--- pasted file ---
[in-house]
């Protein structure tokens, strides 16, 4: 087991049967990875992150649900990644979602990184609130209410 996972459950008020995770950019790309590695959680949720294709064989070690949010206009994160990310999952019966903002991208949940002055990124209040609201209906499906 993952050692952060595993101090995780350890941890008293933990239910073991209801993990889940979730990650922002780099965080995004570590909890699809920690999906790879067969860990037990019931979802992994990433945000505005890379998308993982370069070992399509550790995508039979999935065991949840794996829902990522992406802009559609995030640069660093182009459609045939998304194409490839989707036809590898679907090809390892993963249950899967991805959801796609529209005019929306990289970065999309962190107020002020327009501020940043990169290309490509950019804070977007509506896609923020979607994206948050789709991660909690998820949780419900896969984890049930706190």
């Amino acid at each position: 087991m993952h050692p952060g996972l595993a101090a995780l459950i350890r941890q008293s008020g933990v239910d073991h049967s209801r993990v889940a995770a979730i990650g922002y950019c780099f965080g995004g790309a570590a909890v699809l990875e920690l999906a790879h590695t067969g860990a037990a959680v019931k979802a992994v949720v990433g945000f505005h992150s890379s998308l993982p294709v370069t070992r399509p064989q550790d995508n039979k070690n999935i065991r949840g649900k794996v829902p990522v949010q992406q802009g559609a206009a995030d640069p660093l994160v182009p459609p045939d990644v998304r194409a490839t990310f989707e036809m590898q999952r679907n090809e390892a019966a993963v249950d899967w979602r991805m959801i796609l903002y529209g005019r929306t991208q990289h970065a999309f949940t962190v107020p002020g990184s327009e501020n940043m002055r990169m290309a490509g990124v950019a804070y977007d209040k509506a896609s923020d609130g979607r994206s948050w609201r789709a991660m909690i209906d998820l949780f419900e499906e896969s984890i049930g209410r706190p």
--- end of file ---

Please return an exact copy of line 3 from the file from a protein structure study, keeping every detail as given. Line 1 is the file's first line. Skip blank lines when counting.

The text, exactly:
């Amino acid at each position: 087991m993952h050692p952060g996972l595993a101090a995780l459950i350890r941890q008293s008020g933990v239910d073991h049967s209801r993990v889940a995770a979730i990650g922002y950019c780099f965080g995004g790309a570590a909890v699809l990875e920690l999906a790879h590695t067969g860990a037990a959680v019931k979802a992994v949720v990433g945000f505005h992150s890379s998308l993982p294709v370069t070992r399509p064989q550790d995508n039979k070690n999935i065991r949840g649900k794996v829902p990522v949010q992406q802009g559609a206009a995030d640069p660093l994160v182009p459609p045939d990644v998304r194409a490839t990310f989707e036809m590898q999952r679907n090809e390892a019966a993963v249950d899967w979602r991805m959801i796609l903002y529209g005019r929306t991208q990289h970065a999309f949940t962190v107020p002020g990184s327009e501020n940043m002055r990169m290309a490509g990124v950019a804070y977007d209040k509506a896609s923020d609130g979607r994206s948050w609201r789709a991660m909690i209906d998820l949780f419900e499906e896969s984890i049930g209410r706190p």